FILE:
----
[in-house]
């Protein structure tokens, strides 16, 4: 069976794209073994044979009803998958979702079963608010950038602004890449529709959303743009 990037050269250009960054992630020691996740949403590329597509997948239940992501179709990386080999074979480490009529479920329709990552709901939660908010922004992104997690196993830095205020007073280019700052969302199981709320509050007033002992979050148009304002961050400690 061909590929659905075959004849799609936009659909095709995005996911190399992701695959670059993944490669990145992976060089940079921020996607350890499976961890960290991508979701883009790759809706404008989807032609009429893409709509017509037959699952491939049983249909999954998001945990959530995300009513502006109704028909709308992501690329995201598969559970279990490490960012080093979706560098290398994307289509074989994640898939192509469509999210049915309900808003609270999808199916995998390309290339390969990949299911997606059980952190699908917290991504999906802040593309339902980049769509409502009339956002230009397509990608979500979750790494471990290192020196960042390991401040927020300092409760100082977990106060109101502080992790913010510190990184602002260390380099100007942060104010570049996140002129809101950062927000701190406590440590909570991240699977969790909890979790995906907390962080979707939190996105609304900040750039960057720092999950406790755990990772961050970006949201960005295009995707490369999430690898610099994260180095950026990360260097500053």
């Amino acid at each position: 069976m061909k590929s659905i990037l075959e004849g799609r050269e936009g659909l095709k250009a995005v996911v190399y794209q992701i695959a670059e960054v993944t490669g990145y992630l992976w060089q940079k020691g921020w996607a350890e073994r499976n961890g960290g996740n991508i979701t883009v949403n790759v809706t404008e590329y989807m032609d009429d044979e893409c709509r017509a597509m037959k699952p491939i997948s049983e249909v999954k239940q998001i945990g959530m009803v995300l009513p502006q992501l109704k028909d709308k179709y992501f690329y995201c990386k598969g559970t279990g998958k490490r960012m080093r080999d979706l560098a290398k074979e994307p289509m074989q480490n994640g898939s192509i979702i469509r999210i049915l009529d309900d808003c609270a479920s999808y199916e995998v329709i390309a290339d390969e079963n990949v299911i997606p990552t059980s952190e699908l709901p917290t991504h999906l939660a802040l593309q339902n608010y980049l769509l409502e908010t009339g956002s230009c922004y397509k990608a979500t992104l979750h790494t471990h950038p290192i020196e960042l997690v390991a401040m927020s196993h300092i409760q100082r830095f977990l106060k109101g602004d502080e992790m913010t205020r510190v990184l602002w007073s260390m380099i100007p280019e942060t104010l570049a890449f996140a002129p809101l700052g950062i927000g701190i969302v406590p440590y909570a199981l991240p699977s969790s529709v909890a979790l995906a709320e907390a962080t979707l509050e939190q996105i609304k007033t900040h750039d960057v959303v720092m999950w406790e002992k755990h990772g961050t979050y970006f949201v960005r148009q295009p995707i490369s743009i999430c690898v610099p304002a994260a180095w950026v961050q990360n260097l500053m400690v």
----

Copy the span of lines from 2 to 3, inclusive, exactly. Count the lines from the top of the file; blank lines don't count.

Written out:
């Protein structure tokens, strides 16, 4: 069976794209073994044979009803998958979702079963608010950038602004890449529709959303743009 990037050269250009960054992630020691996740949403590329597509997948239940992501179709990386080999074979480490009529479920329709990552709901939660908010922004992104997690196993830095205020007073280019700052969302199981709320509050007033002992979050148009304002961050400690 061909590929659905075959004849799609936009659909095709995005996911190399992701695959670059993944490669990145992976060089940079921020996607350890499976961890960290991508979701883009790759809706404008989807032609009429893409709509017509037959699952491939049983249909999954998001945990959530995300009513502006109704028909709308992501690329995201598969559970279990490490960012080093979706560098290398994307289509074989994640898939192509469509999210049915309900808003609270999808199916995998390309290339390969990949299911997606059980952190699908917290991504999906802040593309339902980049769509409502009339956002230009397509990608979500979750790494471990290192020196960042390991401040927020300092409760100082977990106060109101502080992790913010510190990184602002260390380099100007942060104010570049996140002129809101950062927000701190406590440590909570991240699977969790909890979790995906907390962080979707939190996105609304900040750039960057720092999950406790755990990772961050970006949201960005295009995707490369999430690898610099994260180095950026990360260097500053």
């Amino acid at each position: 069976m061909k590929s659905i990037l075959e004849g799609r050269e936009g659909l095709k250009a995005v996911v190399y794209q992701i695959a670059e960054v993944t490669g990145y992630l992976w060089q940079k020691g921020w996607a350890e073994r499976n961890g960290g996740n991508i979701t883009v949403n790759v809706t404008e590329y989807m032609d009429d044979e893409c709509r017509a597509m037959k699952p491939i997948s049983e249909v999954k239940q998001i945990g959530m009803v995300l009513p502006q992501l109704k028909d709308k179709y992501f690329y995201c990386k598969g559970t279990g998958k490490r960012m080093r080999d979706l560098a290398k074979e994307p289509m074989q480490n994640g898939s192509i979702i469509r999210i049915l009529d309900d808003c609270a479920s999808y199916e995998v329709i390309a290339d390969e079963n990949v299911i997606p990552t059980s952190e699908l709901p917290t991504h999906l939660a802040l593309q339902n608010y980049l769509l409502e908010t009339g956002s230009c922004y397509k990608a979500t992104l979750h790494t471990h950038p290192i020196e960042l997690v390991a401040m927020s196993h300092i409760q100082r830095f977990l106060k109101g602004d502080e992790m913010t205020r510190v990184l602002w007073s260390m380099i100007p280019e942060t104010l570049a890449f996140a002129p809101l700052g950062i927000g701190i969302v406590p440590y909570a199981l991240p699977s969790s529709v909890a979790l995906a709320e907390a962080t979707l509050e939190q996105i609304k007033t900040h750039d960057v959303v720092m999950w406790e002992k755990h990772g961050t979050y970006f949201v960005r148009q295009p995707i490369s743009i999430c690898v610099p304002a994260a180095w950026v961050q990360n260097l500053m400690v």